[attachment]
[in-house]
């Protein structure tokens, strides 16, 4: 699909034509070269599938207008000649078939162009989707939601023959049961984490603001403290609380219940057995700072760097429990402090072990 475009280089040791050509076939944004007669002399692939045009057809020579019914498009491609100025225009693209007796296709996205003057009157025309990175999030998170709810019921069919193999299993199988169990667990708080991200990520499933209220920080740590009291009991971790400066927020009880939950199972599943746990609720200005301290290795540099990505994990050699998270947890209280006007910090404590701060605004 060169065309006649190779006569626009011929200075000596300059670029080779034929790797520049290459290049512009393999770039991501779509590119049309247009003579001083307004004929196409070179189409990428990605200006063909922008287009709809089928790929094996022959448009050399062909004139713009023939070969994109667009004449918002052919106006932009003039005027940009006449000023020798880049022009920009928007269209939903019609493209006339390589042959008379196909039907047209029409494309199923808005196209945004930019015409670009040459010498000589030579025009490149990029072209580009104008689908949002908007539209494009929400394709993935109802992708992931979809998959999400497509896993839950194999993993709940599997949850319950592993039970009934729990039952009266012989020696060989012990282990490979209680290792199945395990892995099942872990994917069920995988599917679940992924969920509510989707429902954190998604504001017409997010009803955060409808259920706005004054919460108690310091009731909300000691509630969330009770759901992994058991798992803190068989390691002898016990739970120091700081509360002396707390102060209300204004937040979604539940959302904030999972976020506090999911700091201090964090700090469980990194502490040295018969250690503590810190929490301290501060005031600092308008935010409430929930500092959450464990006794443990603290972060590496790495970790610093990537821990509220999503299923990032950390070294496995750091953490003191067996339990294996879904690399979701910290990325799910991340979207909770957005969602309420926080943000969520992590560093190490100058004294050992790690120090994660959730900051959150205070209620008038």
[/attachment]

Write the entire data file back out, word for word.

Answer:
[in-house]
């Protein structure tokens, strides 16, 4: 699909034509070269599938207008000649078939162009989707939601023959049961984490603001403290609380219940057995700072760097429990402090072990 475009280089040791050509076939944004007669002399692939045009057809020579019914498009491609100025225009693209007796296709996205003057009157025309990175999030998170709810019921069919193999299993199988169990667990708080991200990520499933209220920080740590009291009991971790400066927020009880939950199972599943746990609720200005301290290795540099990505994990050699998270947890209280006007910090404590701060605004 060169065309006649190779006569626009011929200075000596300059670029080779034929790797520049290459290049512009393999770039991501779509590119049309247009003579001083307004004929196409070179189409990428990605200006063909922008287009709809089928790929094996022959448009050399062909004139713009023939070969994109667009004449918002052919106006932009003039005027940009006449000023020798880049022009920009928007269209939903019609493209006339390589042959008379196909039907047209029409494309199923808005196209945004930019015409670009040459010498000589030579025009490149990029072209580009104008689908949002908007539209494009929400394709993935109802992708992931979809998959999400497509896993839950194999993993709940599997949850319950592993039970009934729990039952009266012989020696060989012990282990490979209680290792199945395990892995099942872990994917069920995988599917679940992924969920509510989707429902954190998604504001017409997010009803955060409808259920706005004054919460108690310091009731909300000691509630969330009770759901992994058991798992803190068989390691002898016990739970120091700081509360002396707390102060209300204004937040979604539940959302904030999972976020506090999911700091201090964090700090469980990194502490040295018969250690503590810190929490301290501060005031600092308008935010409430929930500092959450464990006794443990603290972060590496790495970790610093990537821990509220999503299923990032950390070294496995750091953490003191067996339990294996879904690399979701910290990325799910991340979207909770957005969602309420926080943000969520992590560093190490100058004294050992790690120090994660959730900051959150205070209620008038």